Mr. Jekielek: And, of course, that makes make some sense. We’ve had multiple examples of suddenly realizing the realities of these Chinese companies don’t reflect what the prospectus in the Western market says, with the information that’s been presented to Western investors.
Another thing I thought was an interesting observation. Over the last many decades, the U.S. has been extremely active in investing in China, right? Both the government and of course the private sector, in an accelerating way until fairly recently. Now, you make this observation in here: “No people on earth are less forgiving than the Americans when they believe their trust and friendship have been betrayed.”
I think in the last, let’s say, four or five years, we’ve seen kind of an increasing awareness of this. More and more Americans and of course others also are feeling betrayed. The whole coronavirus reality and how the Chinese Communist Party responded to that was a major step.
And now as we speak—and this part isn’t in your book, because perhaps it’s just so fresh—we’re beginning to realize that the Wuhan lab leak theory is indeed something that is plausible.
Of course, at The Epoch Times, we knew about this a year ago, we’ve made a whole documentary on the topic of the possible origins, but for much of the world, people assumed it was some sort of conspiracy theory. It’s another potential nail into this whole kind of question of trust. What do you think?
Mr. Garside: Hugely important. I think this is an epoch-changing issue. I mean, already, public opinion in all free societies can see that the totalitarian regime in China covered up the origins of COVID-19 and continues to refuse to allow an international investigation into the origins. It is vitally important, if we are to prevent further outbreaks from other viruses in the future, that we understand how this one came into being.
So there has been an extraordinary breach of trust and extraordinary denial of the truth. This has taught a new generation of people what totalitarian government looks like and how it acts—not only people abroad, but people within China.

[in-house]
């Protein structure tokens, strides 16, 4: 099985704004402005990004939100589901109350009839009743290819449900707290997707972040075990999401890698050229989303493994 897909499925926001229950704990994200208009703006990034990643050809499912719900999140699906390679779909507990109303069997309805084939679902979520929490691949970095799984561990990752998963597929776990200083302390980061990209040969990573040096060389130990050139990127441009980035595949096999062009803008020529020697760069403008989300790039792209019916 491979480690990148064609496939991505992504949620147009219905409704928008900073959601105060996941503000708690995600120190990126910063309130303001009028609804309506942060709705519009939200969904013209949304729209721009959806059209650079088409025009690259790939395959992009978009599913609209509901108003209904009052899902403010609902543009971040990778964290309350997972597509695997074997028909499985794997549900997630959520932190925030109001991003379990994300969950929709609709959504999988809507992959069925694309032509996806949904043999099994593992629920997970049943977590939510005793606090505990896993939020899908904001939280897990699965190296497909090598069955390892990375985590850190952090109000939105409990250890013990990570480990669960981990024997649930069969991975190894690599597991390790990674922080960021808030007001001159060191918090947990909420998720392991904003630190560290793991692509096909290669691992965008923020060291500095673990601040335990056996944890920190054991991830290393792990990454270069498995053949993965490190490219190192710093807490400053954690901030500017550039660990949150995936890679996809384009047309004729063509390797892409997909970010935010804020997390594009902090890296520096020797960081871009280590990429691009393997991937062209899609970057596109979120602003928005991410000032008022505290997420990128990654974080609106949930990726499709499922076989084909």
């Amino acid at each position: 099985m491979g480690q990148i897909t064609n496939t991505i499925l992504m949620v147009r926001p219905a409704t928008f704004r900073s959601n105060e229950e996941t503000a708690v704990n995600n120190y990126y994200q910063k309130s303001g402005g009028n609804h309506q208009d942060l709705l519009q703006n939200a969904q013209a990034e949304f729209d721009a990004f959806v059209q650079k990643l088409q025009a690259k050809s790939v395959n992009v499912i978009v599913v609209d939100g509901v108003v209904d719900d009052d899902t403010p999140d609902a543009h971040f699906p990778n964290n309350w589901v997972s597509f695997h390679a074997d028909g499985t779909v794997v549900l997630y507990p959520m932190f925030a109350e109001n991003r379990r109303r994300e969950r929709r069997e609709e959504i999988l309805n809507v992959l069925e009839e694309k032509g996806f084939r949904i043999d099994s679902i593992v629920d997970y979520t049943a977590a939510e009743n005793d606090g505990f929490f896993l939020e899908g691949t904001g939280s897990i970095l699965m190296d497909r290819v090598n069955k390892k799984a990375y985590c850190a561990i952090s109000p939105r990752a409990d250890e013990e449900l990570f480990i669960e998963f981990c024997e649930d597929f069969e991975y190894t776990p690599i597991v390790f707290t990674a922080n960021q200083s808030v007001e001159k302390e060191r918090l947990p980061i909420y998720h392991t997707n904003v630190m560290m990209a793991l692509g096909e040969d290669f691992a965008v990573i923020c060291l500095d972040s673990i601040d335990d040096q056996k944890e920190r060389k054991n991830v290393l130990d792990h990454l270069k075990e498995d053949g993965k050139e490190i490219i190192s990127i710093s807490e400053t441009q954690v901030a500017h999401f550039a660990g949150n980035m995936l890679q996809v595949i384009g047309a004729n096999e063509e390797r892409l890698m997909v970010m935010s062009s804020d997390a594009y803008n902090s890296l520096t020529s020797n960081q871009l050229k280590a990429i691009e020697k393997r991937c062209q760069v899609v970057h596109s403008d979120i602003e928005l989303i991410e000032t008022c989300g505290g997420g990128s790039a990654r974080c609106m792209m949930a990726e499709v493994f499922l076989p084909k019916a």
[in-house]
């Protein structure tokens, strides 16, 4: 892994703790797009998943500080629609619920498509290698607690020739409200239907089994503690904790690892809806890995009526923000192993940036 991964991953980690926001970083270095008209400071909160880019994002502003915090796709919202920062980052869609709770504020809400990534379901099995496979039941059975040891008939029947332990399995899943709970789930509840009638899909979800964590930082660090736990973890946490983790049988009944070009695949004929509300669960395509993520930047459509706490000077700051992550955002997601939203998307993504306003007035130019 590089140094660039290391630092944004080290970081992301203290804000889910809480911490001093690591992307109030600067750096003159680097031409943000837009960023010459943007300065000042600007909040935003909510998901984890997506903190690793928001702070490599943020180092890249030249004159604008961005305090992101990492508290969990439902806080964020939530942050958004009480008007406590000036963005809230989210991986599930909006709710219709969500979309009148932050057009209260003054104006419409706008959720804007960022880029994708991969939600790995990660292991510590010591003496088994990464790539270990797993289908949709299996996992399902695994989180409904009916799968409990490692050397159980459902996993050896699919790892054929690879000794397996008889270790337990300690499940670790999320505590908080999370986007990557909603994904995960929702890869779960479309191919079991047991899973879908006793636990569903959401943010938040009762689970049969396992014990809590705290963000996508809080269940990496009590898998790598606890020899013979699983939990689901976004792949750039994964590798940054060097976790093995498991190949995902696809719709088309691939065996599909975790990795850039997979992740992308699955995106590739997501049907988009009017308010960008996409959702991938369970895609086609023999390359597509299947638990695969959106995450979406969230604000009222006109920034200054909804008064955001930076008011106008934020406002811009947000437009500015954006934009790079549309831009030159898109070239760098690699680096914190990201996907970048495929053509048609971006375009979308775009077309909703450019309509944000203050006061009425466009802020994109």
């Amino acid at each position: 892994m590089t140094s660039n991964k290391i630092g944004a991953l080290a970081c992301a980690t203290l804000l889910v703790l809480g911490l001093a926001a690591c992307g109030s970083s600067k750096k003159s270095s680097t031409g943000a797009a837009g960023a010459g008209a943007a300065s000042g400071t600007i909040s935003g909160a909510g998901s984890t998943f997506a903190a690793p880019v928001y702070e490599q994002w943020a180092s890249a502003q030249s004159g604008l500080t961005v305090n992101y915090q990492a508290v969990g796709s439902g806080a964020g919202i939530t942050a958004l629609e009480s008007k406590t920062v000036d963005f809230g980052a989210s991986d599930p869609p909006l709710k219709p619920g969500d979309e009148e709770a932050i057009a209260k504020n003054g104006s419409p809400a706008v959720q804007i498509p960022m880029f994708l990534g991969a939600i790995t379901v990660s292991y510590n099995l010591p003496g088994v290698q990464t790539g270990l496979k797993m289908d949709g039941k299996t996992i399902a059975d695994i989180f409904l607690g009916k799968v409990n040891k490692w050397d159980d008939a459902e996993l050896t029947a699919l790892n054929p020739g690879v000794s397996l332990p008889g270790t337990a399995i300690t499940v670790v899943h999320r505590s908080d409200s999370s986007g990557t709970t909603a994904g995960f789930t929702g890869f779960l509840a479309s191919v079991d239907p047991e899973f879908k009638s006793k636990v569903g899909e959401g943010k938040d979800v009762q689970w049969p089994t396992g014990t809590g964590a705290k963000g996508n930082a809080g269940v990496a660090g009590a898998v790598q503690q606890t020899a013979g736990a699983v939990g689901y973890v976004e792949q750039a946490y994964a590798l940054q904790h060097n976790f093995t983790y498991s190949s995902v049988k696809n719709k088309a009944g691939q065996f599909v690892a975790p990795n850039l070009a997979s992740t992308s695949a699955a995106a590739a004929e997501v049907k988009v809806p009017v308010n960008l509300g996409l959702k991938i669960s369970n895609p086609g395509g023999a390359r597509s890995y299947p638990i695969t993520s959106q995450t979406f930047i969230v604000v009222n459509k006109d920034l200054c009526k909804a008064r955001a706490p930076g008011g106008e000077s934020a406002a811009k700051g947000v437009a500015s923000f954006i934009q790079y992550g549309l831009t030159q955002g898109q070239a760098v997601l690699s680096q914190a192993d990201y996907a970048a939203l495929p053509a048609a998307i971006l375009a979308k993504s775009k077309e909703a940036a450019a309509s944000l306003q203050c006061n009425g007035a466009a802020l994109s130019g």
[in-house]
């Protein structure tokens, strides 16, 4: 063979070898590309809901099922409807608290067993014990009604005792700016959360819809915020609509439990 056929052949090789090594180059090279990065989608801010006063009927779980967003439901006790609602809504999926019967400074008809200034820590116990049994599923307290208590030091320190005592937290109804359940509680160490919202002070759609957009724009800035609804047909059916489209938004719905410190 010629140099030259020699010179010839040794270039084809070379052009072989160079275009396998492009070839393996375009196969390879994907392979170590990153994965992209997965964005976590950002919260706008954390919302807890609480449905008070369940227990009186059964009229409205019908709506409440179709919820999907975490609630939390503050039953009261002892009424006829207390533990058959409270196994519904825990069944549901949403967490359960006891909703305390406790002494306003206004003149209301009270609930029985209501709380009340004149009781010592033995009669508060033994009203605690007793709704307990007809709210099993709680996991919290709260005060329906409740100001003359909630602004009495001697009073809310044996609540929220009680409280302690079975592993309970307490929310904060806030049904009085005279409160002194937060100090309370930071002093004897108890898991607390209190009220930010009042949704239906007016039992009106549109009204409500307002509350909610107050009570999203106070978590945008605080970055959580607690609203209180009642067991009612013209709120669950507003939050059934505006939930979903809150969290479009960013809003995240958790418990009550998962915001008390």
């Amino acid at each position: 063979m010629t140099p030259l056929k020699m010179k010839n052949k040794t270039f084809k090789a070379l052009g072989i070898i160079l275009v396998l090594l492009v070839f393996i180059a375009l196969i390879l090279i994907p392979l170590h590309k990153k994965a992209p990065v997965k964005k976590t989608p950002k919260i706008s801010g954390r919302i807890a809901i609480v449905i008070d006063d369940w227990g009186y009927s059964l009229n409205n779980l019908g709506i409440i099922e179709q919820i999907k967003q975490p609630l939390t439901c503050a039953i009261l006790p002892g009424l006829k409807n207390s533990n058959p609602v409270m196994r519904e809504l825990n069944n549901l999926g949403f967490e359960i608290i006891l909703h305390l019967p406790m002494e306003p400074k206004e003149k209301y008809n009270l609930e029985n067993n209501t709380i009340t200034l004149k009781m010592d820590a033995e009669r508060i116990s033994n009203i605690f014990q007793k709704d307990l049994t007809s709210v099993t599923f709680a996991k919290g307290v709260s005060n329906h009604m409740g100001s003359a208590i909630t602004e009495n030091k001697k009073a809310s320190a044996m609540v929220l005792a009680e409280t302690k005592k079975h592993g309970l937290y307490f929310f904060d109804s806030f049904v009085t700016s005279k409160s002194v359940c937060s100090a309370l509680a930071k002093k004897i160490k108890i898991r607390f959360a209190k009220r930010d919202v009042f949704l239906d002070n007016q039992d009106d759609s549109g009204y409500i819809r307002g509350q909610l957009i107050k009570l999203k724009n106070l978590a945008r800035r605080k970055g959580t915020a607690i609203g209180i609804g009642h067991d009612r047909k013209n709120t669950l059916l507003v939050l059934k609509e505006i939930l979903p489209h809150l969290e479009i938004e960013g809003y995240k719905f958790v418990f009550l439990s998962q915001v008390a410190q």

There was a moment in February 2020, when there was a tsunami of outrage and grief when people learn through social media that a doctor in Wuhan, who had tried to warn the nation and the world of the virus, was silenced.
Mr. Jekielek: China is portrayed as a rapidly rising economic power. Right? And there’s definitely some truth to that. However you’re basically saying that there’s a kind of rot inside the system and there’s more facade than integrity to the financial system. How does this compare to the U.S. and the more normal capital markets that we see?
Mr. Garside: There has been great economic growth; there is dynamism in the Chinese economy. It’s in the private sector. But in 2008, the Communist Party concluded, had come to the conclusion, that if it continued the transition from the command economy to the market economy—which had brought great liberation of enterprise and energy in the Chinese people and great prosperity—if they continue that transition to the private market economy, that would undermine their political monopoly.
So they stopped it. And that’s when they had to start pumping in the credit, and when you got a whole lot of opacity in the financial systems increasing. You do not have a full market economy in China.
Contrast to the U.S. or the UK, where the commanding heights of the economy are open to the private sector, under regulation by the government. We have an open, transparent system, which doesn’t protect us from great fraud and corruption from time to time, but at least it is a self-regulating system.
We have, as a result of that, the strongest, deepest capital markets in the world. We have the deepest pool, biggest pool of free capital, which is mobile and can move around the world. We have the biggest banks, and we have control over the international banking system. And we have between us, the world’s major reserve currencies.